"The evidence is clear to me that Judge Fuller failed to disclose his bias in the Siegelman case and committed fraud on the court," said Paul Benton Weeks, an attorney in Springfield, Missouri. "It is an example of what the Supreme Court has called an 'inexcusable' failure of a judge to remove himself from a case."
Weeks spoke at a media teleconference this morning as a follow up to an investigative report by veteran attorney and journalist Andrew Kreig that was published last Friday at Huffington Post. Kreig reports that Weeks is initiating a renewed call for impeachment amid allegations that Fuller tried to defraud Alabama's state-employee pension system and earned millions of dollars from military contracts during the Bush administration.
Weeks said he uncovered Fuller's misconduct with the assistance of Gary McAliley, a Siegelman appointee who took over as district attorney for two south Alabama counties after Fuller was named to the federal bench by George W. Bush.
"Fuller was deeply concerned that McAliley was going to indict him," Weeks said. "When that concern passed, Fuller became determined to stay on the Siegelman case because he wanted revenge."
Weeks compared Fuller's actions in the Siegelman case to those of a Louisiana judge in Liljeberg v. Health Svcs. Acq. Corp, 486 U.S. 847 (1988). Liljeberg involved ownership of St. Jude Hospital in Kenner, Lousiana. Loyola University had an interest in the hospital, and the judge who heard the case was a Loyola trustee. The judge failed to disclose his relationship to Loyola, and the Supreme Court ruled that was grounds for vacating the judgment in the case.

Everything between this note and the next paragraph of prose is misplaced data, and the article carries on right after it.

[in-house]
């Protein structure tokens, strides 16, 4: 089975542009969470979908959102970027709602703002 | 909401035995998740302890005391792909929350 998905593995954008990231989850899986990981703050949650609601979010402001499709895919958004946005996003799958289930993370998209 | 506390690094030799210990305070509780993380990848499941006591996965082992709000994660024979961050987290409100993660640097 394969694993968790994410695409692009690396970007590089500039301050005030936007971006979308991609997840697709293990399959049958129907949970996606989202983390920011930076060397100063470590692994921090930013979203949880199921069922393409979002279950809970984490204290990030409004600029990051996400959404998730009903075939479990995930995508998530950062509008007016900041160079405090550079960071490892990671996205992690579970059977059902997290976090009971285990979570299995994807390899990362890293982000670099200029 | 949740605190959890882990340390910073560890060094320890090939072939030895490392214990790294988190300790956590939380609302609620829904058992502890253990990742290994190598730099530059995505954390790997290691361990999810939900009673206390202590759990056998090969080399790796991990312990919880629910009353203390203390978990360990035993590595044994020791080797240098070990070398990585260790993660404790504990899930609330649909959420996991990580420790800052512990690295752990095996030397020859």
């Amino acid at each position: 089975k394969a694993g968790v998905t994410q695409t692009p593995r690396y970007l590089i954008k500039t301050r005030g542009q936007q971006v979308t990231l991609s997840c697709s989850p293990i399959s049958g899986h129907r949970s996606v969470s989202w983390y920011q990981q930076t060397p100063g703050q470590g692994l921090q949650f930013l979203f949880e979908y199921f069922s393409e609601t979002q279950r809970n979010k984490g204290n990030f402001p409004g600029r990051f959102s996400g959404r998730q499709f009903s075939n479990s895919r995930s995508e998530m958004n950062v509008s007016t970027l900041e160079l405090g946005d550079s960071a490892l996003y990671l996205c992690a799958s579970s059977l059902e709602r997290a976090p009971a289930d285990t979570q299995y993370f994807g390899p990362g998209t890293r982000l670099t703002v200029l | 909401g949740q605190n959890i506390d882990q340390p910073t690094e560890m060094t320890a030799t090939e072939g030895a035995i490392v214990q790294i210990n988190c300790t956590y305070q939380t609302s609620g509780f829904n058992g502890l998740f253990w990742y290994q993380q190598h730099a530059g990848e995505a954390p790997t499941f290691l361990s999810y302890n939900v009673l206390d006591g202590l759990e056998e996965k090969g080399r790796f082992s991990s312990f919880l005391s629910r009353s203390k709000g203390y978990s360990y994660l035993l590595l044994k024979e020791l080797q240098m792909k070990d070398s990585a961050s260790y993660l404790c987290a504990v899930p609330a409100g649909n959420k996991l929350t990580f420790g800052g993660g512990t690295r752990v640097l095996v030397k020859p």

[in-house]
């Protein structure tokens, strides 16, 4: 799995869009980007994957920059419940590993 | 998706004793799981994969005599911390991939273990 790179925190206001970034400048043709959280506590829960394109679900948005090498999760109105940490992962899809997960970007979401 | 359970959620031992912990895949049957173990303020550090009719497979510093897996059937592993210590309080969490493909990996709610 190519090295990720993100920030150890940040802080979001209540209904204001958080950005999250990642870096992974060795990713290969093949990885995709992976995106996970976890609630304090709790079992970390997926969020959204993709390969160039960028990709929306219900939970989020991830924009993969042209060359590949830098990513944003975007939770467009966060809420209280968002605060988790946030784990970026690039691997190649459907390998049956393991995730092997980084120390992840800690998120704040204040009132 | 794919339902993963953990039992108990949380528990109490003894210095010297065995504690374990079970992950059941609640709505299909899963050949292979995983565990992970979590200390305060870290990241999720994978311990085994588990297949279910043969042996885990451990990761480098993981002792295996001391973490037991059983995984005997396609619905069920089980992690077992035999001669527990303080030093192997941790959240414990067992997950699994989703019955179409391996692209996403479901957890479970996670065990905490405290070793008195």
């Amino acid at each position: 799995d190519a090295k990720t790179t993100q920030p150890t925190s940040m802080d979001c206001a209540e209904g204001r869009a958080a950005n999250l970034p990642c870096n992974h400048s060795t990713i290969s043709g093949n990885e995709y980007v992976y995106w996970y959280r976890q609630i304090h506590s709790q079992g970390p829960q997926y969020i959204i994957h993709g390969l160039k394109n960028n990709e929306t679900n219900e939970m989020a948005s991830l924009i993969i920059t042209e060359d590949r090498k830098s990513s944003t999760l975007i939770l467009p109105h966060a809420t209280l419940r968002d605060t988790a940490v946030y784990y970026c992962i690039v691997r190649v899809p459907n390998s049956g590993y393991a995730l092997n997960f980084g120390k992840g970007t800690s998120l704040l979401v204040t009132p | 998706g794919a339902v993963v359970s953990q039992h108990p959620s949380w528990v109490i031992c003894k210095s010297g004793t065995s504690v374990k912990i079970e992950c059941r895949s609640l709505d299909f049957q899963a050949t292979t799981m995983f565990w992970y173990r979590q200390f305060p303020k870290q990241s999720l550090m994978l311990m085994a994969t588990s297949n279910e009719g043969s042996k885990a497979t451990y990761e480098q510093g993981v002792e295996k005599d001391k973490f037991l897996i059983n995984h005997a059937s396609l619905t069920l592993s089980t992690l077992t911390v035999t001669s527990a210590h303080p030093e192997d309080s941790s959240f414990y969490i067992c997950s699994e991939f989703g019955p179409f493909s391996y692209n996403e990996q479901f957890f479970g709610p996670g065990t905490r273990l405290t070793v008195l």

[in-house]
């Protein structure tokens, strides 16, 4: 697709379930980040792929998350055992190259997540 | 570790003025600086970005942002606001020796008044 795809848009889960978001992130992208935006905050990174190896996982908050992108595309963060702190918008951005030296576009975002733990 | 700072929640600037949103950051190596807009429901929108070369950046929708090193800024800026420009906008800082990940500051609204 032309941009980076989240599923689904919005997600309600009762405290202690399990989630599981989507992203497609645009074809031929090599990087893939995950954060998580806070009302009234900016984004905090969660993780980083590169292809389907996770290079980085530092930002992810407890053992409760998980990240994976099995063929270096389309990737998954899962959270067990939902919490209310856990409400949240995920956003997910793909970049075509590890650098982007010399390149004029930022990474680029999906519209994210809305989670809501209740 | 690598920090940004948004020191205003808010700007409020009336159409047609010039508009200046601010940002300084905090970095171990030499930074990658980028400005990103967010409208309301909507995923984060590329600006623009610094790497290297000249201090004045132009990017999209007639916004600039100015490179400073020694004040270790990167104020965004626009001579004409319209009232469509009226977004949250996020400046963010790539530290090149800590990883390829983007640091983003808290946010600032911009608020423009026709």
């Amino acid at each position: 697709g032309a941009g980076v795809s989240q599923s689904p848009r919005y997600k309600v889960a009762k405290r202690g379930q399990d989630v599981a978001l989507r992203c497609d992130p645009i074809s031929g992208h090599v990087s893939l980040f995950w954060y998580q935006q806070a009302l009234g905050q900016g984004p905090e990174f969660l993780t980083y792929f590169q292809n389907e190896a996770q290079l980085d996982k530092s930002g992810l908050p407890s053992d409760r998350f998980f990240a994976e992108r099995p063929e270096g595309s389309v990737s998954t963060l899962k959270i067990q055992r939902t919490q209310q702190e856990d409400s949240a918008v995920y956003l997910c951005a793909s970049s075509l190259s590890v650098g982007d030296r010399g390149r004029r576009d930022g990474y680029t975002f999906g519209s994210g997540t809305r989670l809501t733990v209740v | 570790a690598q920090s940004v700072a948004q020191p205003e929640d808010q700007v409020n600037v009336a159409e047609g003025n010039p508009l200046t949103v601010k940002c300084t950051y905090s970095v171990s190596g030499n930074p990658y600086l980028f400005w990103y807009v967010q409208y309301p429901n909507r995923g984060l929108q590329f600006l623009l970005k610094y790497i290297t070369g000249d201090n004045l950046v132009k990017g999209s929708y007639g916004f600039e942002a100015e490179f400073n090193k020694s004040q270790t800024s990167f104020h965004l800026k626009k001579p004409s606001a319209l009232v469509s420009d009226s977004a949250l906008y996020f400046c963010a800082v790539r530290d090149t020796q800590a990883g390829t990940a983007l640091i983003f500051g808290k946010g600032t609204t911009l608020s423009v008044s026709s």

"If a judge knows something that others in the case don't know, and it would cause an appearance of bias, he has an obligation to identify it and get out of the case," Weeks said. "The Supreme Court said in Liljeberg that the judge's failure to do this was inexcusable."
Weeks said Fuller's actions also raise issues that were addressed in Hazel-Atlas Glass Co. v. Hartford-Empire Co., 322 U.S. 238 (1944). That case involved a fraud on the court that was discovered years after the judgment had been entered. The Supreme Court found that such a fraud required the judgment to be set aside.
Fuller's actions in the Siegelman case rise to the level of a fraud on the court, Weeks said. What is fraud on the court? Here is how one court described it:
Fraud on the court is fraud which seriously affects the integrity of the normal process of adjudication. Gleason v. Jandrucko, 860 F.2d 556, 559 (2nd Cir. 1988). It involves far more than an injury to an individual litigant or a case of a judgment obtained [simply] with the aid of a witness who, on the basis of after-discovered evidence, is believed to possibly to have been guilty of perjury. Id. (citations omitted) (alteration in original). The concept embraces that species of fraud which does or attempts to, defile the Court itself, or is a fraud perpetrated by officers of the court so that the judicial machinery cannot perform in the usual manner its impartial task of adjudging cases presented for adjudication. Kupferman v. Consolidated Research & Mfg. Corp., 459 F.2d 1072, 1078 (2nd Cir. 1972) (quoting 7 MOORES FEDERAL PRACTICE ¶60.33, at 515 (1971 ed.).26
The court goes on to describe the elements of a fraud on the court:
The Sixth Circuit has ruled that the elements of fraud upon the Court consists of conduct:
1. On the part of an officer of the Court;
2. That is directed to the judicial machinery itself;
3. That is intentionally false, willfully blind to the truth, or is in reckless disregard for the truth;
4. That is a positive averment or is concealment when one is under a duty to disclose;
5. That deceives the court.
Fuller was an officer of the court in the Siegelman case and concealed a bias that he was under duty to disclose. That, Weeks said, constitutes a fraud on the court.
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